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Author Bio: Lorrie Servati is a mom, paraprofessional and autism advocate for her almost eleven year old son. She has also returned to college to acquire her teaching certificate in special education. Lorrie shares her son’s progress on his autism journey since he was diagnosed six years ago. Visit her blog, Nathan’s Voice, for online Resources for Families.

“It’s the most wonderful time of the year!” Do YOU know why?!? Because it’s when parents, like myself, and families that have children with Autism get what they deserve the most… attention and support!! The entire month of April is recognized as Autism Awareness Month and, of course, I have not forgotten that April 2nd was declared by the United Nations as World Autism Awareness Day back in 2007. My own family, and many other families that have loved ones with autism, will be celebrating and raising autism awareness throughout our communities, across the nation and around the world. Join us as we unite as one to shine a very bright light on the growing epidemic known as autism!

You have probably heard the word “autism” but, you may not know exactly what autism is. Autism can best be described as a brain disorder that impairs the development of a child’s social behavior and communication. It now affects an average of 1 in 68 children, over a 30% increase of from the previously reported 1 in 88 children in the United States back in 2008.[1]  Autism has literally become a serious epidemic, affecting more children than diabetes, AIDS, cancer cerebral palsy, cystic fibrosis, muscular dystrophy or Down Syndrome combined. An estimated 1 in 42 boys  and 1 in 189 girls are affected by autism in the United States, almost 5 times more boys than girls. Autism Spectrum Disorders affect more than 2 million individuals in the U.S. and tens of millions around the world.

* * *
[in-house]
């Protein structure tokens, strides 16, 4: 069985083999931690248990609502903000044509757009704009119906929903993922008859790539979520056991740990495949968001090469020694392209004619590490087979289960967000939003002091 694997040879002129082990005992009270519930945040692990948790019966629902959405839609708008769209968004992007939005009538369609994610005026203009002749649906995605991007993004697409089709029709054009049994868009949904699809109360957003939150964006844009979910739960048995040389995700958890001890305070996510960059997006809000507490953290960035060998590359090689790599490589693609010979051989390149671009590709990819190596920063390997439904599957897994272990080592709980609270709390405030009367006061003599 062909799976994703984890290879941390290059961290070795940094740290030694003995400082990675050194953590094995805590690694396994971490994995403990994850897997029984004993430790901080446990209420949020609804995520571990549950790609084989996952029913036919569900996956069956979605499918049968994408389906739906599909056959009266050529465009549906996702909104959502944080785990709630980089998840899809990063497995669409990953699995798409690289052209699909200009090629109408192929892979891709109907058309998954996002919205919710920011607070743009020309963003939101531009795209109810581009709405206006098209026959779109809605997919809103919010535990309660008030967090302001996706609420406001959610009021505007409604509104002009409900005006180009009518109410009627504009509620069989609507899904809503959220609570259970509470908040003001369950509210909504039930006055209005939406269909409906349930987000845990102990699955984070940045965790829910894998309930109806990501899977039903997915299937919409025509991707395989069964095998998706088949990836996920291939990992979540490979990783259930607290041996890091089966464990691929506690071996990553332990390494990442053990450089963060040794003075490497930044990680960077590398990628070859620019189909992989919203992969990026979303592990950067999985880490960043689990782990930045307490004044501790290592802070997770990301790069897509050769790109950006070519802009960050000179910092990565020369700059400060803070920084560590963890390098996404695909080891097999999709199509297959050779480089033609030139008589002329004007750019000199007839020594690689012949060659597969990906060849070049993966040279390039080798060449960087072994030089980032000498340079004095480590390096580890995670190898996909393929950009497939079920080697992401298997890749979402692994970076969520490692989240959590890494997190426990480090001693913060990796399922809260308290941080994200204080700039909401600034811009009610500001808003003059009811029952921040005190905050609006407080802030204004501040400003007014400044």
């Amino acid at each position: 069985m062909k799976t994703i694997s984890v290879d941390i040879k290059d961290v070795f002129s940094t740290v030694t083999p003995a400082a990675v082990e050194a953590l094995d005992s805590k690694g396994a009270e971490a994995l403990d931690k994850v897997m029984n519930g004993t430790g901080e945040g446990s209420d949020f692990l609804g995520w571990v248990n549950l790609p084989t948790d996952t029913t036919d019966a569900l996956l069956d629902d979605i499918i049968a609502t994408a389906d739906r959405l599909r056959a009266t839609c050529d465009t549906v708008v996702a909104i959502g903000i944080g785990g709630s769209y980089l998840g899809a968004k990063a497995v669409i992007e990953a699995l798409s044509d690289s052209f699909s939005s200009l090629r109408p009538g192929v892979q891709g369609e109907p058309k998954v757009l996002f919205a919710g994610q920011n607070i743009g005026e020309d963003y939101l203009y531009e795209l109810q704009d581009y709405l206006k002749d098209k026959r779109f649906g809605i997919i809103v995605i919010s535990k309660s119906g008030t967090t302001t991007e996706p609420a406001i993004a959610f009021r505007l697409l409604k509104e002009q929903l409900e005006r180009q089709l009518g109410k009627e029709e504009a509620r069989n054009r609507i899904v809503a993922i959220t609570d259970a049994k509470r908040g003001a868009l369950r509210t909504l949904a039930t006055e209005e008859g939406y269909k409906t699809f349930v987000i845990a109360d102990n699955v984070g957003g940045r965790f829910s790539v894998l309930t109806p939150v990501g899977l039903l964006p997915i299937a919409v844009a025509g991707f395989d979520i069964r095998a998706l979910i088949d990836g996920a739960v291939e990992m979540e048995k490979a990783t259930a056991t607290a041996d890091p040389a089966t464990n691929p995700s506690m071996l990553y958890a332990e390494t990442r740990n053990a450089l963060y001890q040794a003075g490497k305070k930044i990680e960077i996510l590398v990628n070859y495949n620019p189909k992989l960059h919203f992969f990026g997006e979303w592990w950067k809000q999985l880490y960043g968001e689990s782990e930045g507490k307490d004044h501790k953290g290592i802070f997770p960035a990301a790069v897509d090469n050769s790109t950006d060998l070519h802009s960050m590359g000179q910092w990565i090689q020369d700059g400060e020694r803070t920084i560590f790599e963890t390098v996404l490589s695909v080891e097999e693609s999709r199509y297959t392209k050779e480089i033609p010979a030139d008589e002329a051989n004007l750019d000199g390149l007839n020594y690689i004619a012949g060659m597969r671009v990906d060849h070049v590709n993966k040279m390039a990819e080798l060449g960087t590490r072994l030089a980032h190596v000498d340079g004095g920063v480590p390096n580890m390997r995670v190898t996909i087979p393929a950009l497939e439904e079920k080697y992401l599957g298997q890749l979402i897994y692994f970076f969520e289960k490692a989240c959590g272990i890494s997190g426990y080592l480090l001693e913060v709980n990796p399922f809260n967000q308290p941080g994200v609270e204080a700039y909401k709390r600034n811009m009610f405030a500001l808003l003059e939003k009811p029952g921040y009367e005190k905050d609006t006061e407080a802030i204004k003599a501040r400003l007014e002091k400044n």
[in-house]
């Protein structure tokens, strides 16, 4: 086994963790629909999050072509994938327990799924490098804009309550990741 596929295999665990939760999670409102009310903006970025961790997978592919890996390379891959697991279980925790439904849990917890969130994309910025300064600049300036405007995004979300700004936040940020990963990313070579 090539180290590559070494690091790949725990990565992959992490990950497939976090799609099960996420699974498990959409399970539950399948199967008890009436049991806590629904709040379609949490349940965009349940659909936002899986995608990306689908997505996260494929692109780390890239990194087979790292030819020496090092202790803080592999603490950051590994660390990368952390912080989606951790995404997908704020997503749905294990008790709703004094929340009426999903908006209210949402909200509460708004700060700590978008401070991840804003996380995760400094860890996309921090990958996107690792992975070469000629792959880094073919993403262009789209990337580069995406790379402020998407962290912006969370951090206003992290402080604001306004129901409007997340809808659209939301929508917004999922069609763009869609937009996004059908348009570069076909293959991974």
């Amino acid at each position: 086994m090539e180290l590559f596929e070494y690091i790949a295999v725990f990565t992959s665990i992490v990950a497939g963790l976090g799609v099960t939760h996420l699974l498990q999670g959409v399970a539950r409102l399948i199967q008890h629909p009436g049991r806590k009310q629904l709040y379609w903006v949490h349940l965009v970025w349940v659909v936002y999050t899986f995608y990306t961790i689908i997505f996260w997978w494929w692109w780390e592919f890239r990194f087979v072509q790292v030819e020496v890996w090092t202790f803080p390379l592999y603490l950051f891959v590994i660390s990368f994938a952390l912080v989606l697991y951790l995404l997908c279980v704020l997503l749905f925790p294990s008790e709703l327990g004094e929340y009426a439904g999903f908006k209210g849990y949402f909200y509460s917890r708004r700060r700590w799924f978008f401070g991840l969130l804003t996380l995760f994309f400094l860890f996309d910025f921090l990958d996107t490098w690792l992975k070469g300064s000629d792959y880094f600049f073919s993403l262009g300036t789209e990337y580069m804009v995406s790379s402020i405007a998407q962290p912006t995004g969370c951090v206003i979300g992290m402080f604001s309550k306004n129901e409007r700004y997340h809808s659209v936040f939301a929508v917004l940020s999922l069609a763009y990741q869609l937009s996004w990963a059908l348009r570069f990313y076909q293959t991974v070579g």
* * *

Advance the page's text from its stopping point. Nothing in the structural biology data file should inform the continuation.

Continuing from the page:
With autism rates on the rise, parents are being urged to learn the early signs of autism.[2] If a parent thinks their child may be displaying developmental delays in communication, social and/or motor skills, they should get their child evaluated immediately. Early detection and intervention have been proven to give a child the best chance in reaching their potential. There is no cure for autism but, treatment including intensive behavior therapy will enable many children to function better.

Please join us as we celebrate World Autism Awareness Day this coming Wednesday on April 2, 2014. Doing something as simple as changing your social profile picture to something blue, replacing the light bulb on your porch with a blue one, by wearing anything blue or by handing out goodie bags that day, to area service providers, will help to raise autism awareness in your community. The world needs to know we are the voice for those children who haven’t been diagnosed yet, are unfortunately misunderstood and in need of the treatment that will help them. We encourage everyone to participate in support of all individuals with autism and share with everyone about World Autism Awareness Day. Thank you for helping us shine a light on Autism!

[1] Centers for Disease Control and Prevention

[2] Autism Speaks